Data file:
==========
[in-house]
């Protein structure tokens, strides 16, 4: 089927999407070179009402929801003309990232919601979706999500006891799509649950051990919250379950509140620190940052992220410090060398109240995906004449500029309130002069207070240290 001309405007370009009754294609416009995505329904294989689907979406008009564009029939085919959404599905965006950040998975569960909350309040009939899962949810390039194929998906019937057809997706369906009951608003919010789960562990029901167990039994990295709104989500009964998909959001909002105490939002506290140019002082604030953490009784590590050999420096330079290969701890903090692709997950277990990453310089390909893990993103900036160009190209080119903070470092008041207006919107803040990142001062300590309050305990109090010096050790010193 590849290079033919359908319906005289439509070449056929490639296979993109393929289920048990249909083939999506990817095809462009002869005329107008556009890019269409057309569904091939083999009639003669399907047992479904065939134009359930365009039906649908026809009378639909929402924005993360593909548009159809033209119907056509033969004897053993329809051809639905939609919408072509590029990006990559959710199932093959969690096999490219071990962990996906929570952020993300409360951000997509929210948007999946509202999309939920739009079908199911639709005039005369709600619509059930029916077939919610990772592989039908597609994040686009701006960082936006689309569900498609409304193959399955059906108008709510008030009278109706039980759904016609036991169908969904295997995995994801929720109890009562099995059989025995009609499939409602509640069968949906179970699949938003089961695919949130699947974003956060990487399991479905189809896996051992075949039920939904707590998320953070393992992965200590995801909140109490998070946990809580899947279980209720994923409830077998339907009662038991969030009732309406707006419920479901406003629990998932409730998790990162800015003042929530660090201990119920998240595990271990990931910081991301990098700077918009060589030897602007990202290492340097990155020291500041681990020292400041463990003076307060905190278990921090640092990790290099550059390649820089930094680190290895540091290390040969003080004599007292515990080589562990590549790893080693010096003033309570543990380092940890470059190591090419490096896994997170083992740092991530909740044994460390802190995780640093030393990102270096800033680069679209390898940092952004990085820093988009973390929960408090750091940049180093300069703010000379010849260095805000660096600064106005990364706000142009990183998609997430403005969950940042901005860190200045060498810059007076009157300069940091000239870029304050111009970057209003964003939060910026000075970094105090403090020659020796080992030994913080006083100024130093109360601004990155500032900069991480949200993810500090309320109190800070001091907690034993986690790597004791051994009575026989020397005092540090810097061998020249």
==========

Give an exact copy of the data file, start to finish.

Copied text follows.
[in-house]
């Protein structure tokens, strides 16, 4: 089927999407070179009402929801003309990232919601979706999500006891799509649950051990919250379950509140620190940052992220410090060398109240995906004449500029309130002069207070240290 001309405007370009009754294609416009995505329904294989689907979406008009564009029939085919959404599905965006950040998975569960909350309040009939899962949810390039194929998906019937057809997706369906009951608003919010789960562990029901167990039994990295709104989500009964998909959001909002105490939002506290140019002082604030953490009784590590050999420096330079290969701890903090692709997950277990990453310089390909893990993103900036160009190209080119903070470092008041207006919107803040990142001062300590309050305990109090010096050790010193 590849290079033919359908319906005289439509070449056929490639296979993109393929289920048990249909083939999506990817095809462009002869005329107008556009890019269409057309569904091939083999009639003669399907047992479904065939134009359930365009039906649908026809009378639909929402924005993360593909548009159809033209119907056509033969004897053993329809051809639905939609919408072509590029990006990559959710199932093959969690096999490219071990962990996906929570952020993300409360951000997509929210948007999946509202999309939920739009079908199911639709005039005369709600619509059930029916077939919610990772592989039908597609994040686009701006960082936006689309569900498609409304193959399955059906108008709510008030009278109706039980759904016609036991169908969904295997995995994801929720109890009562099995059989025995009609499939409602509640069968949906179970699949938003089961695919949130699947974003956060990487399991479905189809896996051992075949039920939904707590998320953070393992992965200590995801909140109490998070946990809580899947279980209720994923409830077998339907009662038991969030009732309406707006419920479901406003629990998932409730998790990162800015003042929530660090201990119920998240595990271990990931910081991301990098700077918009060589030897602007990202290492340097990155020291500041681990020292400041463990003076307060905190278990921090640092990790290099550059390649820089930094680190290895540091290390040969003080004599007292515990080589562990590549790893080693010096003033309570543990380092940890470059190591090419490096896994997170083992740092991530909740044994460390802190995780640093030393990102270096800033680069679209390898940092952004990085820093988009973390929960408090750091940049180093300069703010000379010849260095805000660096600064106005990364706000142009990183998609997430403005969950940042901005860190200045060498810059007076009157300069940091000239870029304050111009970057209003964003939060910026000075970094105090403090020659020796080992030994913080006083100024130093109360601004990155500032900069991480949200993810500090309320109190800070001091907690034993986690790597004791051994009575026989020397005092540090810097061998020249």